Swine flu could jump start new drugs

Several pharma companies have promising vaccines and anti-virals in the pipeline.

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By Alyssa Abkowitz, reporter


NEW YORK (Fortune) -- The rush to respond to the swine-flu outbreak could provide an opportunity for vaccine and antiviral developers to showcase new biotechnologies sooner than expected.

There's no vaccine for the exact strain of swine flu yet, so the immediate course of action lies with currently available flu antivirals. The Centers for Disease Control and Prevention have 50 million treatment courses of such drugs as Tamiflu and Relenza. The agency says lab tests show the swine flu virus is "sensitive" to those treatments. The Department of Homeland Security has asked for $1.5 billion from the government to "acquire antivirals and invest in a vaccine," though officials haven't decided whether to produce a vaccine yet. The pharma maker Roche had $530 million in Tamiflu sales last year while GlaxoSmithKline (GSK) had sales of $105 million for Relenza.

The availability of flu-specific vaccines has a lag time, typically four to six months after a new strain appears, because scientists must grow millions of copies of the virus strain in chicken eggs. But several pharmaceutical and biotechnology companies are experimenting with quicker ways to produce vaccines, cutting the incubation period down to as little as 10 weeks.

These newer vaccines are far from reaching the market, with many of them still in clinical trials and unapproved by the Food and Drug Administration. But investors seem ready to bet on their potential. Since the swine flu hit, the stocks of some anti-flu drugmakers soared; Roche and GlaxoSmithKline saw boosts because of Tamiflu and Relenza, while smaller vaccine creators like Novavax (NVAX) and BioCryst (BCRX) saw share prices rise more than 70% in one day.

Here's a look at a few of the up-and-coming potential medicines and technologies that could help with swine and other types of flu strains in the future.

Baxter International: The drug giant, based in suburban Chicago, requested a sample of the swine flu from the World Health Organization to develop a candidate vaccine through vero-cell cultures, which creates the vaccine by growing the virus in animal cells instead of eggs.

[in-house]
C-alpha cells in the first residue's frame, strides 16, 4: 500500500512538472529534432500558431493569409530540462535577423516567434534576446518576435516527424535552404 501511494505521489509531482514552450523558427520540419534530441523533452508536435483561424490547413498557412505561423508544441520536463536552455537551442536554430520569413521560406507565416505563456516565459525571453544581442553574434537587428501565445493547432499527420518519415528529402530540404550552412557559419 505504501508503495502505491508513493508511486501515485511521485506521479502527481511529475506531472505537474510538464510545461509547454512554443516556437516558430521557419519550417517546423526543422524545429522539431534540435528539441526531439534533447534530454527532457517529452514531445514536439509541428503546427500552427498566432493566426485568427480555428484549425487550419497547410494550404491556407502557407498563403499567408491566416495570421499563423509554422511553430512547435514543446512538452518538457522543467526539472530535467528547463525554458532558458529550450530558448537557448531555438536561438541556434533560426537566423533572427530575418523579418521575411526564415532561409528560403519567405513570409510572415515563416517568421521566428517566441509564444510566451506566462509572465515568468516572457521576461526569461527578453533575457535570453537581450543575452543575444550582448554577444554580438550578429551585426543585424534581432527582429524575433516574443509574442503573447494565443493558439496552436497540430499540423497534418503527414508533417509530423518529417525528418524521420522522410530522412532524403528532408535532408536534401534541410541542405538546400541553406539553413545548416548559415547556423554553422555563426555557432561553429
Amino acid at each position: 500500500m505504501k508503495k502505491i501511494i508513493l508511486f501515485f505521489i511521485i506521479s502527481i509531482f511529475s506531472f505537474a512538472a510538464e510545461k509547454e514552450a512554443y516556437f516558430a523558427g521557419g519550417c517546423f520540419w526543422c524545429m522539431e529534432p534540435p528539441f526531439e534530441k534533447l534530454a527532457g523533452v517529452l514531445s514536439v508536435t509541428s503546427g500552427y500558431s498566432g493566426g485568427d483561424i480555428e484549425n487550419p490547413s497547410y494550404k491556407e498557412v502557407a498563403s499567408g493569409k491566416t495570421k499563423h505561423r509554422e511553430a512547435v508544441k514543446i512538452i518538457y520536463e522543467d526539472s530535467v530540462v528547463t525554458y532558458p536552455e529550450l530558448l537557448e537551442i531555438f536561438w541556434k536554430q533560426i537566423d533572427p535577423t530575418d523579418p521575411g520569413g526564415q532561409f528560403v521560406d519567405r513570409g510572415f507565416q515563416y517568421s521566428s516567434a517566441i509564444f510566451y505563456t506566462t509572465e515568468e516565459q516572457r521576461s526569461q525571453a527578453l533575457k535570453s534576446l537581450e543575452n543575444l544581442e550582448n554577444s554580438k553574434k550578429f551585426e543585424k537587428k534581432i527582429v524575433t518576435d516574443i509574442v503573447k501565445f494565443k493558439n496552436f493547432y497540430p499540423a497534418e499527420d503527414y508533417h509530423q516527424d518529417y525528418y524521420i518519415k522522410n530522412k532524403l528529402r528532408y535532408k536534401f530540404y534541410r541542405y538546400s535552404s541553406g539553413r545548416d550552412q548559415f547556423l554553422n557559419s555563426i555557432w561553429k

Baxter (BAX, Fortune 500) used this method to develop Celvapan, a bird-flu vaccine that could be used if the WHO declared such a pandemic. It has already received approval for use in Europe and is awaiting approval in the U.S. A Baxter spokesman says a swine-flu vaccine made through vero-cell technology could take only 13 to 16 weeks to provide initial doses.

Novavax: Using technology based on recombinant virus-like particles, the same method used to develop Gardasil, the women's HPV vaccine, Novavax is developing treatments for seasonal and bird flu. CEO Rahul Singhvi says the company could make a vaccine for swine flu within 10 to 12 weeks using VLP technology because scientists need only the genetic sequence of the virus (the swine flu sequence was released last week), instead of the virus itself, to create the vaccine.

"It's a proven technology with Gardasil," Singhvi says. "Therefore it's not a leap of faith that we could test one for swine flu." Singhvi estimates it would cost $100 million to create a vaccine and says Novavax has offered its services to the government.

BioCryst Pharmaceuticals: Instead of a vaccine, BioCryst is developing a flu antiviral that's currently in clinical trials in Japan and the U.S. The medicine, which would differ primarily because it wouldn't be taken orally or inhaled (like Relenza), could prevent a "broad range of strains," according to a spokesman. The 80-person company is developing the antiviral, called Peramivir, through a $103 million research grant from the U.S. Department of Health and Human Services.  To top of page

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